I miss my dad. I miss my father-in-law. And if I stretch my memory back to 1969, I miss my first father-in-law. And what about my beloved grandpas? Wouldn’t it be wonderful to spend just an hour with each of them as they were just before we lost them? Here’s a short tribute to each of these honorable men and what they meant to me.
My dad, Sidney Wolfson, was generally a quiet man. But when he did say something, you could guarantee it would be witty and succinct. And I always knew he was on my side, even though marital peace required that he didn’t express that when I had a disagreement with my mother. I’m proud of his career rise from mailman to foreman to Director, Customer Service—third in command in the Chicago Post Office. My dad was a fair, honest person. His employees knew that he would treat them well, and if they did screw up, he’d let them know and show them how to do better. They respected him. The fact that almost 600 people showed up at his retirement party (at their own expense) is a testament to that respect. He passed away in 1997.
My father-in-law, Earl “Tommy” Thompson, the youngest of a large Oklahoma family, won a wrestling scholarship to the University of Illinois in Urbana. To help with expenses, he took a job as a cook in one of the campus buildings. By the time I joined the family, he was doing the cooking, giving my mother-in-law a break. He was a kind and caring man, but kept quiet most of the time, much like my dad. In fact, both of them were born in the same year, two days apart. If you give any credence to astrology, it’s something to think about. Tommy’s career was in high school sports. He was the athletic director and a coach and was able be tough but fair coaching the teenage boys with surging hormones. He passed away in 2002.
My first father-in-law, Albert Feingold, was also a quiet man, maybe the quietest of them all. He too was a caring and kind man whom I would have loved to get to know even better if he had not suffered first a stroke and then,months later, a fatal heart attack at the age of 55. That was in 1969. The last time I saw him was at my younger daughter’s second birthday party. It was a momentous day for the nation too, as the first moonwalk was taking place on live TV. Two days later he was gone.
My paternal grandfather, Ben Wolfson, was a man of few words. (See a pattern here?) To be fair, English was not his first language, but by the time I came into his life, he had mastered it pretty well. He spoke fluent Yiddish and probably Russian, as his family came here from Kiev. We spent a lot of time with my paternal grandparents when I was very young and lived with them for two years when my father was drafted in World War II. Still, I don’t know that much about my grandfather. It was my grandmother I was close to then and well into my adulthood. What I remember most about my grandfather was how he greeted me every time we came over. He uttered the same Yiddish phrase in the same way. I would love to say exactly what it was, but I can only remember what it sounded like: Zein for the bay-nu. That’s a rough pronunciation from my very rough and failing memory. Anyone who knows Yiddish is welcome to try to interpret what he was saying. At the same time, he opened his arms wide and said, in English, “Give Grandpa a kiss!” I did, but it hurt. Grandpa had that bristly five-o-clock shadow. We lost him, suddenly, when he collapsed and died of a heart attack in 1961 at a young 68 years of age.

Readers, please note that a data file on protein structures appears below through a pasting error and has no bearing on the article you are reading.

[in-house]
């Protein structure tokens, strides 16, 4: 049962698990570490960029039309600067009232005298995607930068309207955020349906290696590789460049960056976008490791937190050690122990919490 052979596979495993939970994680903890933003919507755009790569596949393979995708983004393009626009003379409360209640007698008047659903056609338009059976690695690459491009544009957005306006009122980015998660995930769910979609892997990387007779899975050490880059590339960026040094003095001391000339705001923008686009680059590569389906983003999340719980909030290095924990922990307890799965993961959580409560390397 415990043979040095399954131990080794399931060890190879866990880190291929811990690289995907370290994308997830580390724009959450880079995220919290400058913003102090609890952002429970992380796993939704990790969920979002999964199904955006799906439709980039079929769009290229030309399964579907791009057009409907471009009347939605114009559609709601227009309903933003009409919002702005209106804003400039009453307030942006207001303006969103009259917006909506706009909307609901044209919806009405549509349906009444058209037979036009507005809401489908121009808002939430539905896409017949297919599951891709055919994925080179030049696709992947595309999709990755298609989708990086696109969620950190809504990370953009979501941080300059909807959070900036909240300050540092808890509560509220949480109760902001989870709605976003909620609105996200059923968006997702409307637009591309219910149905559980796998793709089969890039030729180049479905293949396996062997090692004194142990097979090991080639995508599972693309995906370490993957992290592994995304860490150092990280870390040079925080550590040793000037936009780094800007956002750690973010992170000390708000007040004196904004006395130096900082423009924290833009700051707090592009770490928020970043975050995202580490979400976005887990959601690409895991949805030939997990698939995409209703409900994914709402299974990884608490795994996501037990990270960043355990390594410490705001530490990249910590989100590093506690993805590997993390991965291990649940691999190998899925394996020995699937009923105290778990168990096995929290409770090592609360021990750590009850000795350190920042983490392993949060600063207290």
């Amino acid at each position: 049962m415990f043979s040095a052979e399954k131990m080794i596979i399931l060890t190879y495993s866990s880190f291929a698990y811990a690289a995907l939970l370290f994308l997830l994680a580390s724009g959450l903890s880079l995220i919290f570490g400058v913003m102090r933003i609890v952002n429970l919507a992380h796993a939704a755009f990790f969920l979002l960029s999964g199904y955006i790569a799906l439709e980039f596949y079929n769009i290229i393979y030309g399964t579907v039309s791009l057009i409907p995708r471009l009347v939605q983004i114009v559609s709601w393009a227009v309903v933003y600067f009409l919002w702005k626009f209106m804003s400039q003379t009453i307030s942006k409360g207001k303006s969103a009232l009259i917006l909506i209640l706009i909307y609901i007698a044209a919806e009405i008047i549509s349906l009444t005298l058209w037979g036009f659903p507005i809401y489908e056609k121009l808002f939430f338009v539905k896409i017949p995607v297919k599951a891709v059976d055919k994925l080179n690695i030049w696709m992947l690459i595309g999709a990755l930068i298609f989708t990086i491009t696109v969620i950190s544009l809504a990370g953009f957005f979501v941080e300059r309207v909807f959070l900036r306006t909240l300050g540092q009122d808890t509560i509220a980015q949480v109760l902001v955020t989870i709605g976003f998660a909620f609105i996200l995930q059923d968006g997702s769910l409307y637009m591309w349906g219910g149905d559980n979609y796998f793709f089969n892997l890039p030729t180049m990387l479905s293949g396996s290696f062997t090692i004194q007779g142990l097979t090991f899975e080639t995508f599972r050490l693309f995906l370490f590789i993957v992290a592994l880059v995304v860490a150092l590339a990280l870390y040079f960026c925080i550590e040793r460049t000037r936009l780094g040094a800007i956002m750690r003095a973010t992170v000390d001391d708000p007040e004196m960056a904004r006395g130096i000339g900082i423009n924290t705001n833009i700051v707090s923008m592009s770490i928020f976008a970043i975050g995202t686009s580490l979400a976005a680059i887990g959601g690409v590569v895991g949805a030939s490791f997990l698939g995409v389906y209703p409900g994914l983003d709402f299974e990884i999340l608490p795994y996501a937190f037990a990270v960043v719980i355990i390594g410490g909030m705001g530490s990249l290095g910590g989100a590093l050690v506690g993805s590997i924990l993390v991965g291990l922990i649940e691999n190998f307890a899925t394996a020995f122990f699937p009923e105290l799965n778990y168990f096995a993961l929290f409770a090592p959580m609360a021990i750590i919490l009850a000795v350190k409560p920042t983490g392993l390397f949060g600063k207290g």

My maternal grandfather, Louis Brooks, was a handsome man and a talented tailor. Was he quiet too? I don’t know because he died when I was 4. I would have loved to know him better, but we didn’t visit him that often. We lived in Albany Park, and he lived on the west side (or was it the south side; this is another example of a question my mother could easily answer). It was a long ride on the street car (yes, I’m that old), and even if we were able to drive there, with no expressways and 1940-era roads, it would still take forever. The last time I saw him was an unpleasant occasion. He had suffered a massive stroke, and my mother and I traveled to his apartment (on the street car) so she could help take care of him. When I walked in, I saw him lying in bed, arms and legs splayed, with a look on his face that told us he was dying. I wish I could erase that memory and substitute others, but it’s stayed with me for all of my life. Grandpa Brooks was a tailor—an excellent one. He made me several outfits, but the one I remember is a navy blue spring coat and matching hat. I have photos of me in that outfit. I wish I knew where we stashed them. And that’s the reason there’s no photo of him here. It’s in an album in the box that’s stashed somewhere in our basement, garage, or a place I haven’t thought of yet.
What would I say to these wonderful men if I had another hour with them? I would ask them about their early lives, about their hopes and dreams, including those that never came true. But most important, I would tell them how much they meant to me.
Happy Father’s Day to all fathers and those who provide fatherly wisdom and support.